Article 20 of Indonesian Trademark Law 20/2016 describes how a trademark can not be registered if it merely describes the goods or services being offered under it. Names can be considered descriptive for two reasons. The word can already be found in the dictionary as being a definition of the goods and services a party intends to offer under the trademark. But the mark name can also start as a meaningless word but grow out to become the commonly accepted definition of the goods and services in case.
Why can a global tech giant sell its computers and smartphones under the trademark APPLE, but will a local fruit store’s application for registration of this mark be rejected? The answer has to do with the degree of descriptiveness of the mark in relation to the goods or services being sold under it. While apples are literally what a fruit store sells, the word ‘apple’ would normally not make people think of computers and smartphones – like how no one would imagine a new car when hearing the word ‘fish’.
The outcome of such cases is harder to predict in Indonesia. This is well illustrated by Supreme Court verdict 179 PK/PDT.SUS/2012, or the ‘KOPITIAM-case’. At first sight, the trademark KOPITIAM occurs to consist of two descriptive words; ‘kopi’, Indonesian for coffee, and the Hokkien word ‘tiam’ – which means as much as ‘shop’ and is widely understood in especially western Indonesia. The word ‘kopitiam’, in other words, can be translated as a coffee shop. Any party wishing to have the trademark COFFEESHOP registered in an English-speaking country for his coffee bar would as good as sure receive a rejection from the relevant authorities. Yet Indonesian businessman Abdul Alex Soelysto did manage to obtain registration for his trademark KOPITIAM. On top of that, in 2013 he won an important case before the Supreme Court, in which a competitor was ordered to stop using his trademark KOK TONG KOPITIAM.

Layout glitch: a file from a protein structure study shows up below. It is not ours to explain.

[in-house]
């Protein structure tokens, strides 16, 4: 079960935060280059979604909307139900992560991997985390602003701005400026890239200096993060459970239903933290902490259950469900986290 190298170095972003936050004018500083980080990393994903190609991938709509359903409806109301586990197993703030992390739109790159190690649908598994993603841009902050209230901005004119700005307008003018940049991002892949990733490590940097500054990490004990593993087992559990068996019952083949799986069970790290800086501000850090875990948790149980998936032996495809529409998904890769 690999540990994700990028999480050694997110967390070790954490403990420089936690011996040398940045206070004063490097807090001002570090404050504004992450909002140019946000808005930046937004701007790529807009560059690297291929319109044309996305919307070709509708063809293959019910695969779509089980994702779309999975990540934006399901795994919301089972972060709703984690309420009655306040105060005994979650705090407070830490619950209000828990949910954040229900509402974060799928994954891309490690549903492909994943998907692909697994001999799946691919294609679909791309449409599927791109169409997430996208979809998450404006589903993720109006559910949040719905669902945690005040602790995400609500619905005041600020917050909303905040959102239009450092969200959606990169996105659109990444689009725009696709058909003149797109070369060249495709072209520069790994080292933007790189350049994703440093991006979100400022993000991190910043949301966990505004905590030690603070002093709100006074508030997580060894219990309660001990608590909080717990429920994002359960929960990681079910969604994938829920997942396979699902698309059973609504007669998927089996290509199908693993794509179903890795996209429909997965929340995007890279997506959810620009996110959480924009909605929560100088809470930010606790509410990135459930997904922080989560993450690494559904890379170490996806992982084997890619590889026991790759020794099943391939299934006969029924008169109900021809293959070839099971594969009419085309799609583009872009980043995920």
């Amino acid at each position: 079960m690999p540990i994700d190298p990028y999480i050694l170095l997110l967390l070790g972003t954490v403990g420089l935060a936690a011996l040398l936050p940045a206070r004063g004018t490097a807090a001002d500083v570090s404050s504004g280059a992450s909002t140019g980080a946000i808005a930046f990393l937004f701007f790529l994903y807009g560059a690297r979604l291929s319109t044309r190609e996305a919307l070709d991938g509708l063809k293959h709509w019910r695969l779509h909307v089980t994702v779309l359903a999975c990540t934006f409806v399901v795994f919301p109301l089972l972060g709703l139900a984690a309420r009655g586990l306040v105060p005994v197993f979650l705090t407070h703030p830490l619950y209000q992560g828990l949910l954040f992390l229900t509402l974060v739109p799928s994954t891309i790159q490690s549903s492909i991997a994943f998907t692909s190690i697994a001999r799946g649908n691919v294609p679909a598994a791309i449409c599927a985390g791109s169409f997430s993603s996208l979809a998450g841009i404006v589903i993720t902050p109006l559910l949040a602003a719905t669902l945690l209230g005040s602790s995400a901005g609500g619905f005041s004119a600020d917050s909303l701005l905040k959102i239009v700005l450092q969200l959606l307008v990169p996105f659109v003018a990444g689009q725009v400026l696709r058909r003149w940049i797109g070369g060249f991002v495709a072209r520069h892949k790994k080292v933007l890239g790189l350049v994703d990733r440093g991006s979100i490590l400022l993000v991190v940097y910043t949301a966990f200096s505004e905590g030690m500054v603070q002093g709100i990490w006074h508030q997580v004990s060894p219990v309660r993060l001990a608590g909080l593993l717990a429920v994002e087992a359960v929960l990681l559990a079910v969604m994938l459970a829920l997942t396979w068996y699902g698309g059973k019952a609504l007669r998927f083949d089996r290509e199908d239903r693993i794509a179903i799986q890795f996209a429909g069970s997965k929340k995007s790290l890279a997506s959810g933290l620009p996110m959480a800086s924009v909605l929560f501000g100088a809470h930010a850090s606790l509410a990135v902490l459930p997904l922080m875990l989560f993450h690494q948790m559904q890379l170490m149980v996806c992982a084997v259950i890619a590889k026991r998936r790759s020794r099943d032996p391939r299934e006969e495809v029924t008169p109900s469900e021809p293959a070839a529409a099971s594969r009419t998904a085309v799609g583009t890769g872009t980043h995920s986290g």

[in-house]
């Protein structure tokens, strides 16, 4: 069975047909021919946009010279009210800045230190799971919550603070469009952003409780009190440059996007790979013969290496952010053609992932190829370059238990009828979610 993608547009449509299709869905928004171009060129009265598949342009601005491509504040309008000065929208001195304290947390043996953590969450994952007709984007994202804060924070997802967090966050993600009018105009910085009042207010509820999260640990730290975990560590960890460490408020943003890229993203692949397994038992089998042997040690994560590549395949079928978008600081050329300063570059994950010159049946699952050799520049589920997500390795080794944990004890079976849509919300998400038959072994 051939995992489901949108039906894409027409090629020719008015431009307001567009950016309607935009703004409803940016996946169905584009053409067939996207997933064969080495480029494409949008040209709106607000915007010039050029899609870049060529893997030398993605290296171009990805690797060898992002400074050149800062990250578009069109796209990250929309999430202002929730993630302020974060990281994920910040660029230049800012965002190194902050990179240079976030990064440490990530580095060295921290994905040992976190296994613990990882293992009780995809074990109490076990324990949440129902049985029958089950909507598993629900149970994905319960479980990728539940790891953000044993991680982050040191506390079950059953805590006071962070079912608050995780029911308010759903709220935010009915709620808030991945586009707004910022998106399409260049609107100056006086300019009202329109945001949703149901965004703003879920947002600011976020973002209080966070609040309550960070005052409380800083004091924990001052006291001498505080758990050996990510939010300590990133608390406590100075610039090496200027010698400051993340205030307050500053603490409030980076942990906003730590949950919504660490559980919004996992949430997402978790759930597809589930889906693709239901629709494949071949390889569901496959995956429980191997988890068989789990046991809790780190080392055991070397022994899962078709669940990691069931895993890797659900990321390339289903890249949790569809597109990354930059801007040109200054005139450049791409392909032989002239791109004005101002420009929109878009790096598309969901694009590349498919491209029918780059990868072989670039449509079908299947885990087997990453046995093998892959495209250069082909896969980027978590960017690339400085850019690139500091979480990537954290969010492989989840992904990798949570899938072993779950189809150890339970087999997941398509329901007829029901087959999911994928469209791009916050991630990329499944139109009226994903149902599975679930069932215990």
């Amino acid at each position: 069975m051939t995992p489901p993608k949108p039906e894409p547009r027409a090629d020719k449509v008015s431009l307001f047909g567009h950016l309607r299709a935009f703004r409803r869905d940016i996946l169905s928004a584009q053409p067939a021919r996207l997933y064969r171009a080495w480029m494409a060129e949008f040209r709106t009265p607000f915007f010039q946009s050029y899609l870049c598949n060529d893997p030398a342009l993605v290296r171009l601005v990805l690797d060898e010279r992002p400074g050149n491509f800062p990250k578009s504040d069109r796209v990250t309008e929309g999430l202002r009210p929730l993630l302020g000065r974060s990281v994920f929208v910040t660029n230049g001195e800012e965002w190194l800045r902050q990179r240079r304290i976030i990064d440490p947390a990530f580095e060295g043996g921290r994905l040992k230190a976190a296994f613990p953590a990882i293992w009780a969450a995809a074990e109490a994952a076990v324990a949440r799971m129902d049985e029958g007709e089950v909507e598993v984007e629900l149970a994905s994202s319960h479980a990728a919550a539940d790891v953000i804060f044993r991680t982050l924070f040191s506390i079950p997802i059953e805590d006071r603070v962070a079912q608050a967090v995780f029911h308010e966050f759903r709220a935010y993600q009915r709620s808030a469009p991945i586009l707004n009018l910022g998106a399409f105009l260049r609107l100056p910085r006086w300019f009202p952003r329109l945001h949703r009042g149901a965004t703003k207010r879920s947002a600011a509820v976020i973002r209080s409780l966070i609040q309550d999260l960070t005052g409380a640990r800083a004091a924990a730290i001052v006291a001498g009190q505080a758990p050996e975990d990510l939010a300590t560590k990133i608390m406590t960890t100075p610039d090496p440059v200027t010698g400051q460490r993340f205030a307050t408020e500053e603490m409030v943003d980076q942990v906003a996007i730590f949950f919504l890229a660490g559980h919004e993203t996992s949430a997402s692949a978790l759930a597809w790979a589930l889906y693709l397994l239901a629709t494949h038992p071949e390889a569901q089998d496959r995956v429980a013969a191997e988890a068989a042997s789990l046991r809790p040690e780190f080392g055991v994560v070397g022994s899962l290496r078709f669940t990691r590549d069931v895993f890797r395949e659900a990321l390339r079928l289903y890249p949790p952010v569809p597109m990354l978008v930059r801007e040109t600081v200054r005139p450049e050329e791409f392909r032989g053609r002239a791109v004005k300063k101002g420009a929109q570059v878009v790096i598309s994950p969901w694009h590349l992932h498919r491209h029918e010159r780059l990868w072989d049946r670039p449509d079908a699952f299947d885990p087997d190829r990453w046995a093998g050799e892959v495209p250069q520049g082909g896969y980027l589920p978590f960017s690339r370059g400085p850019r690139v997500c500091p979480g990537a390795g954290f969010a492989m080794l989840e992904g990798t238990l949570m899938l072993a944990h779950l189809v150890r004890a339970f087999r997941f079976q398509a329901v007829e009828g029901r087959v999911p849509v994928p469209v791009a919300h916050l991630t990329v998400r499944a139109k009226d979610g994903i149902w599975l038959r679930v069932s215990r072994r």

To summarize; descriptive marks are words that were already in use to describe the goods and services the trademark’s creator wants to have his mark protected for. Generic names on the other hand were non-existing words or words with completely different meanings at the time of their registration. Marks that fall into this category became so well-known among the general public, that they have become the definition of the goods or services in question – and therefore lost their status as protected trademarks. A globally well-known example of this is the word ‘trampoline’. The device was invented in the United States in 1936, and back in the days was described as a ‘rebound tumbler’. Its inventor came up with the word ‘trampoline’ somewhere in the ‘40’s, and as this word did not have any meaning, managed to have it registered as a trademark. Little did he know that his word would become so famous people from all over the world would use it to refer to similar jumping apparatuses. This resulted in the name TRAMPOLINE losing its protected status in jurisdictions all over the world, meaning any manufacturer of trampolines can sell his products under this name nowadays. Trademark Law 20/2016 Article 22 explicitly allows for the registration of trademarks containing generic names, provided enough additional wording is added to make them substantially distinctive.